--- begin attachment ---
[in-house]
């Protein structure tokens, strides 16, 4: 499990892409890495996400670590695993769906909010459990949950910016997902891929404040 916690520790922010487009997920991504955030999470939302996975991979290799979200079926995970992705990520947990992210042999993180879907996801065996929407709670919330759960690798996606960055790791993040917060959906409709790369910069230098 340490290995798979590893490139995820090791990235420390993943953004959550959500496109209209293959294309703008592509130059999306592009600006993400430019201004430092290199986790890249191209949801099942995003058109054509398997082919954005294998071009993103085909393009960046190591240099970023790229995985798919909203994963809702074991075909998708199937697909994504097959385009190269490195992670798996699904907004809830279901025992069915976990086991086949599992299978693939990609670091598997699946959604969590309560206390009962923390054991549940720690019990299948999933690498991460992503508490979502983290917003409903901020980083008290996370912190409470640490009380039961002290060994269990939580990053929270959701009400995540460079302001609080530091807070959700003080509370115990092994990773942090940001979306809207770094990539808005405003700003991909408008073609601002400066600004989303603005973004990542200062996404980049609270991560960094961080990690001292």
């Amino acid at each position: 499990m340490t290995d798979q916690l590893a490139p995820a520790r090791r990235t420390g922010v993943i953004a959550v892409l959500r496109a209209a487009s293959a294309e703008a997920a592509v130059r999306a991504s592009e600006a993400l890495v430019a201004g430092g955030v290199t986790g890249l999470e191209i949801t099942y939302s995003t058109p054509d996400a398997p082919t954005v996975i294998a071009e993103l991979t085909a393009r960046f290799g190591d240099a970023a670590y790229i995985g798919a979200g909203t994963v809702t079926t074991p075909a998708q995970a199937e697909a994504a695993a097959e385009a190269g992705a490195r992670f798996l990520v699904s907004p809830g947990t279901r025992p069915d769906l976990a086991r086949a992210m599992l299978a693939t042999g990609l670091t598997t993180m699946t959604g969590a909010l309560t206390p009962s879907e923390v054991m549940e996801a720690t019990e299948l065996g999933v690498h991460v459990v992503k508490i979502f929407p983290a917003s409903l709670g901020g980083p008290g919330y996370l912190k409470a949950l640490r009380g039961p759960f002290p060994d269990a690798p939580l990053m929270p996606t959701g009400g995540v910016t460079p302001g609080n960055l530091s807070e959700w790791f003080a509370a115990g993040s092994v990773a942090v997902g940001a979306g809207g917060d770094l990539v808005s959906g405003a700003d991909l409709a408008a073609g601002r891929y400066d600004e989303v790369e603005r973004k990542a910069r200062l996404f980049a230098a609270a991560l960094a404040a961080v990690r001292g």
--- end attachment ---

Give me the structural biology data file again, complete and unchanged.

[in-house]
């Protein structure tokens, strides 16, 4: 499990892409890495996400670590695993769906909010459990949950910016997902891929404040 916690520790922010487009997920991504955030999470939302996975991979290799979200079926995970992705990520947990992210042999993180879907996801065996929407709670919330759960690798996606960055790791993040917060959906409709790369910069230098 340490290995798979590893490139995820090791990235420390993943953004959550959500496109209209293959294309703008592509130059999306592009600006993400430019201004430092290199986790890249191209949801099942995003058109054509398997082919954005294998071009993103085909393009960046190591240099970023790229995985798919909203994963809702074991075909998708199937697909994504097959385009190269490195992670798996699904907004809830279901025992069915976990086991086949599992299978693939990609670091598997699946959604969590309560206390009962923390054991549940720690019990299948999933690498991460992503508490979502983290917003409903901020980083008290996370912190409470640490009380039961002290060994269990939580990053929270959701009400995540460079302001609080530091807070959700003080509370115990092994990773942090940001979306809207770094990539808005405003700003991909408008073609601002400066600004989303603005973004990542200062996404980049609270991560960094961080990690001292």
């Amino acid at each position: 499990m340490t290995d798979q916690l590893a490139p995820a520790r090791r990235t420390g922010v993943i953004a959550v892409l959500r496109a209209a487009s293959a294309e703008a997920a592509v130059r999306a991504s592009e600006a993400l890495v430019a201004g430092g955030v290199t986790g890249l999470e191209i949801t099942y939302s995003t058109p054509d996400a398997p082919t954005v996975i294998a071009e993103l991979t085909a393009r960046f290799g190591d240099a970023a670590y790229i995985g798919a979200g909203t994963v809702t079926t074991p075909a998708q995970a199937e697909a994504a695993a097959e385009a190269g992705a490195r992670f798996l990520v699904s907004p809830g947990t279901r025992p069915d769906l976990a086991r086949a992210m599992l299978a693939t042999g990609l670091t598997t993180m699946t959604g969590a909010l309560t206390p009962s879907e923390v054991m549940e996801a720690t019990e299948l065996g999933v690498h991460v459990v992503k508490i979502f929407p983290a917003s409903l709670g901020g980083p008290g919330y996370l912190k409470a949950l640490r009380g039961p759960f002290p060994d269990a690798p939580l990053m929270p996606t959701g009400g995540v910016t460079p302001g609080n960055l530091s807070e959700w790791f003080a509370a115990g993040s092994v990773a942090v997902g940001a979306g809207g917060d770094l990539v808005s959906g405003a700003d991909l409709a408008a073609g601002r891929y400066d600004e989303v790369e603005r973004k990542a910069r200062l996404f980049a230098a609270a991560l960094a404040a961080v990690r001292g």